Blizzard Entertainment is one of the most notable video games studios. When they enter the market, their product is bound to be successful. No wonder they are behind one of the most popular online CCG – Hearthstone.
When MTG entered the online world, they acknowledged that there are people willing to merge their analog experience with the digital. Blizzard’s entrance sent the clear message – there’s money in online CCGs. They clearly were right since Hearthstone is the most profitable online collectible card game yielding 395 million dollars in 2016.
Ironically enough, Hearthstone is becoming more and more prominent in eSports. That is how the game based on the very analog concept from 1993 is starting to shape the future of gaming – a twist no one would imagine.
Another online collectible card game worth mentioning is Gwent. Although many players see its origin in the video game The Witcher, it was first described in the series of novels the game was based on. So again, Gwent went from analog to digital. Apparently, CD Project Red saw so much potential in the game that they decided to make a separate product out of it.
Gwent is much younger than Hearthstone, not even to mention the MTG, and its player base is steadily expanding. In 2019 it was nominated for the “Most Promising New eSports Game” at the 2019 SXSW Gaming Award.
Given that Gwent belongs to the category of CCGs and comes from the universe of The Witcher, we can safely assume its popularity is only going to grow.
Digital collectible card games were initially fueled by the love for analog ones. Right now, the market is divided chiefly between Magic the Gathering and Hearthstone. However, there are plenty of developers who are trying to take a bite of this cake.
We’ve mentioned Gwent, which comes from an extremely popular universe giving it a slight competitive advantage. However, googling digital CCGs yields lots of results, promising experience better than the leading two. It’s obvious that MTG – the concept born in the 1990s still resonates with the audience. And transferring this experience into mobile devices opened a completely new chapter.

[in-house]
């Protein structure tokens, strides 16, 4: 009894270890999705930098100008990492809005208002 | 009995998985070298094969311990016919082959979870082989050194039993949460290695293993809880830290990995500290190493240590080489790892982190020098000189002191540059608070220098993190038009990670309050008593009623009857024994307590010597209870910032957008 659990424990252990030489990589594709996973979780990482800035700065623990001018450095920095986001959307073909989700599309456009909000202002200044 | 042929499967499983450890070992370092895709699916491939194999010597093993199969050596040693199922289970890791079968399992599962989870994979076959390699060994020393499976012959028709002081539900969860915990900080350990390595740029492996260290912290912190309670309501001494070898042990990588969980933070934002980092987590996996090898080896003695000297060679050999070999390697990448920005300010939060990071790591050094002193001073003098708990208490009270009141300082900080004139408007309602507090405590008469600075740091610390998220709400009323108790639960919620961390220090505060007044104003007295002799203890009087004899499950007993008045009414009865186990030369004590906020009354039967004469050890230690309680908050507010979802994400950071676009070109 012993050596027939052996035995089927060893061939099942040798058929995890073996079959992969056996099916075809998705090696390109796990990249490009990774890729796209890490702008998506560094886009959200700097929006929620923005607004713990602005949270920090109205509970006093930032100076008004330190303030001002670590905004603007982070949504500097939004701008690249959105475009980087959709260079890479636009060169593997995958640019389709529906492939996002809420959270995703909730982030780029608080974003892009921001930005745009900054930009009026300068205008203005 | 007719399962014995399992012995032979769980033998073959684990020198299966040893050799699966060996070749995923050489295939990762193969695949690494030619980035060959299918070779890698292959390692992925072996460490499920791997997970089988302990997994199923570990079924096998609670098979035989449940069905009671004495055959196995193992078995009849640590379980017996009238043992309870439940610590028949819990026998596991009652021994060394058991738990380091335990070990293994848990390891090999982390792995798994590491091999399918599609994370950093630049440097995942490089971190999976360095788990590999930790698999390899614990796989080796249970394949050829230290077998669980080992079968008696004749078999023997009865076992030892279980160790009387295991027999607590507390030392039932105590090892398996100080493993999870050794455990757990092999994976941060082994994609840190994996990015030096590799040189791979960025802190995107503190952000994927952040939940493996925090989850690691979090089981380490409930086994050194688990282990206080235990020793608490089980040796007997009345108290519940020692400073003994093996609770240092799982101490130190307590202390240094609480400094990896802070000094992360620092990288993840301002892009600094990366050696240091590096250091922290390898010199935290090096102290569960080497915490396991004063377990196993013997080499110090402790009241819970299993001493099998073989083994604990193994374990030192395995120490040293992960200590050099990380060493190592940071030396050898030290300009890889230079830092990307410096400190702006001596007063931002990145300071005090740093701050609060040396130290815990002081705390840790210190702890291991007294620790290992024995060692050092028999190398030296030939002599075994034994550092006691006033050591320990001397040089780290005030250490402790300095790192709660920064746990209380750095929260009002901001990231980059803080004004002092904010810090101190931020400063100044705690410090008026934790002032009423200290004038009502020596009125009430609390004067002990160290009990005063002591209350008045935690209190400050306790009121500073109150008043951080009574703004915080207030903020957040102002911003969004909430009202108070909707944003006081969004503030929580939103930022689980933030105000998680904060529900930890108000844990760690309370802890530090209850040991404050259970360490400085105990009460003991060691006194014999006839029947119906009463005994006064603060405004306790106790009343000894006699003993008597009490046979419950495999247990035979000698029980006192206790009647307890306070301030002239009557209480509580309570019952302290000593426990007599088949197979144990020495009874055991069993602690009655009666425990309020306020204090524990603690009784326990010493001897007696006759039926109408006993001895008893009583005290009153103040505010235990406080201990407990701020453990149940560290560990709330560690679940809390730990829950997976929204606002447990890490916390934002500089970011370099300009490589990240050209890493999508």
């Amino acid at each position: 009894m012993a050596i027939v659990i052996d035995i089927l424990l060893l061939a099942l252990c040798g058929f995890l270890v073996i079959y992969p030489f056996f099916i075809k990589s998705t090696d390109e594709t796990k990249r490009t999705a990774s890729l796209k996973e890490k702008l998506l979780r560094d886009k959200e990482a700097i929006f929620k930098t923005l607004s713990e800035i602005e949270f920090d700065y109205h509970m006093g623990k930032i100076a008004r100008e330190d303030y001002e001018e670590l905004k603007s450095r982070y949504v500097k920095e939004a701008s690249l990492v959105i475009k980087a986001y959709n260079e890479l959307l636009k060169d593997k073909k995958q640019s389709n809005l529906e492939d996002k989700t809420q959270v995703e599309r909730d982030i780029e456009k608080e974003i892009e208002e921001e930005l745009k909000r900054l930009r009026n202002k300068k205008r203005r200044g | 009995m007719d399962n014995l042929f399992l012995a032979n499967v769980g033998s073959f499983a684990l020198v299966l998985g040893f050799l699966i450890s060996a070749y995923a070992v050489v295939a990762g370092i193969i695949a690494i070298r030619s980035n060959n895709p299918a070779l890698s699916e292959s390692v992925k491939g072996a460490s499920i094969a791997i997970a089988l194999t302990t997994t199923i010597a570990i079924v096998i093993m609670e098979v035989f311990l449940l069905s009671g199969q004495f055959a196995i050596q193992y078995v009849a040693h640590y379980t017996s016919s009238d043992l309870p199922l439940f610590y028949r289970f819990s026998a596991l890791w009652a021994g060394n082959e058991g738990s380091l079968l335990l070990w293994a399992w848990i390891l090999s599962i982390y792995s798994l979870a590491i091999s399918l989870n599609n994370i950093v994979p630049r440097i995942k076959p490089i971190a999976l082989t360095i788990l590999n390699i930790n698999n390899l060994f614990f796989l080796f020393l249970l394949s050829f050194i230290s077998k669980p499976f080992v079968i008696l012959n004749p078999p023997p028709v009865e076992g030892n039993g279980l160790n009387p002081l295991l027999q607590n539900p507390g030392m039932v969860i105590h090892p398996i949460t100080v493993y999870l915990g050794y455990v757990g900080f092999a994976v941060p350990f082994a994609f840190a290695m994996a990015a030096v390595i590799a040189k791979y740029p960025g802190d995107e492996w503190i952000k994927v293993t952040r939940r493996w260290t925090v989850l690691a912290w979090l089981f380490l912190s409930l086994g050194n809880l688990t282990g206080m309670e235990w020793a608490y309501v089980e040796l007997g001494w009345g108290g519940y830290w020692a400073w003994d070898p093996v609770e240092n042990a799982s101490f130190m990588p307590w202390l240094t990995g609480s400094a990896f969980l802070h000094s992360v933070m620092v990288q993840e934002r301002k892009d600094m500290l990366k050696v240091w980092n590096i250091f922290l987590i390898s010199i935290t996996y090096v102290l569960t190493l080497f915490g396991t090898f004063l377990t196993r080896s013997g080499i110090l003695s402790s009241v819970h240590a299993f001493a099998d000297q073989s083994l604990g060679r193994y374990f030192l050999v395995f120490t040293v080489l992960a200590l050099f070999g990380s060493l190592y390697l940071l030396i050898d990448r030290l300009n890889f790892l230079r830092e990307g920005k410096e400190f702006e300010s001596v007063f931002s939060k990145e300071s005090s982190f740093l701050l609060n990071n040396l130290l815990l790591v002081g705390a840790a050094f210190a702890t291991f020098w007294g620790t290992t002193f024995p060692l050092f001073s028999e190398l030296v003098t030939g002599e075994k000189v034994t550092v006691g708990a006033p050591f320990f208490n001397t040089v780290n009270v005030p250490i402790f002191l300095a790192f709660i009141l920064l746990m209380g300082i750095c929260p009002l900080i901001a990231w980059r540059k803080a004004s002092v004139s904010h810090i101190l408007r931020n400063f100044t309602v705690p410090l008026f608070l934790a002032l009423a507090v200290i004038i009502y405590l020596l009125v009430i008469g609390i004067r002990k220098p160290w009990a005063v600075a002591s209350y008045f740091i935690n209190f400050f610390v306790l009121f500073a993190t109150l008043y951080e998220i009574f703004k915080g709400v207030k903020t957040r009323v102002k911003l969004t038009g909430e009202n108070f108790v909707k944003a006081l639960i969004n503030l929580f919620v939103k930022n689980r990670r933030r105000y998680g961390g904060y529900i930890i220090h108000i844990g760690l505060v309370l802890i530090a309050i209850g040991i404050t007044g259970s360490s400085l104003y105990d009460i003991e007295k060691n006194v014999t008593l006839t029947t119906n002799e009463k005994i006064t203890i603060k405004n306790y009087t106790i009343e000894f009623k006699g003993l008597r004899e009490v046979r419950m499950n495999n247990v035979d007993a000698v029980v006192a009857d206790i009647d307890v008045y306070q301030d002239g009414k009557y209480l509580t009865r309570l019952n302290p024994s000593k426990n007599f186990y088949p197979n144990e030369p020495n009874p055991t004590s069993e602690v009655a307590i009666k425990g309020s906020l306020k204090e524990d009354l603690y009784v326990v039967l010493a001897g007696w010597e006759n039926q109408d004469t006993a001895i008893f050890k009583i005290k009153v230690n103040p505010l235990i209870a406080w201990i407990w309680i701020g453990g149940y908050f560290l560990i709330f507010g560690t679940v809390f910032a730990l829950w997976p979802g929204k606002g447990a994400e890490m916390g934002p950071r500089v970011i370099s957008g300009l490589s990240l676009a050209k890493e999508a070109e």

CCGs can now be played on the go, and even if no one around shares your craze, you can still compete with other players. Something that was beyond imagination in 1993. And it’s not over. With cryptocurrencies gaining popularity, CCGs are going to be transformed yet another time.
Crypto Collectible Card Games
With cryptocurrencies gaining popularity and NFTs entering the picture, it was only a matter of time before they were used for building a collectible card game. After all, it’s a perfect technology for such a purpose. It provides instant monetization and ensures the uniqueness of resources. And on top of this all, it’s entirely decentralized, so there is no institution or company responsible for pricing or other decisions.
The market of crypto collectible card games is growing along with the crypto and NFT markets. It means it’s growing stunningly fast. It also means that there are plenty of new players entering it.
The crypto CCG they’ll create will surely be worth a try.
Collectible card games are around for almost thirty years now, and they have proved to be much more than a fad. They successfully adjust to technological transformations, only gaining popularity in the process. There are millions of people playing them regularly, be it with the use of printed cards, mobile and desktop devices, or the crypto network. And on top of them, there are thousands playing them professionally, and with eSports gaining prominence, this number is still growing. The very idea of the CCG seems to be absolutely timeless.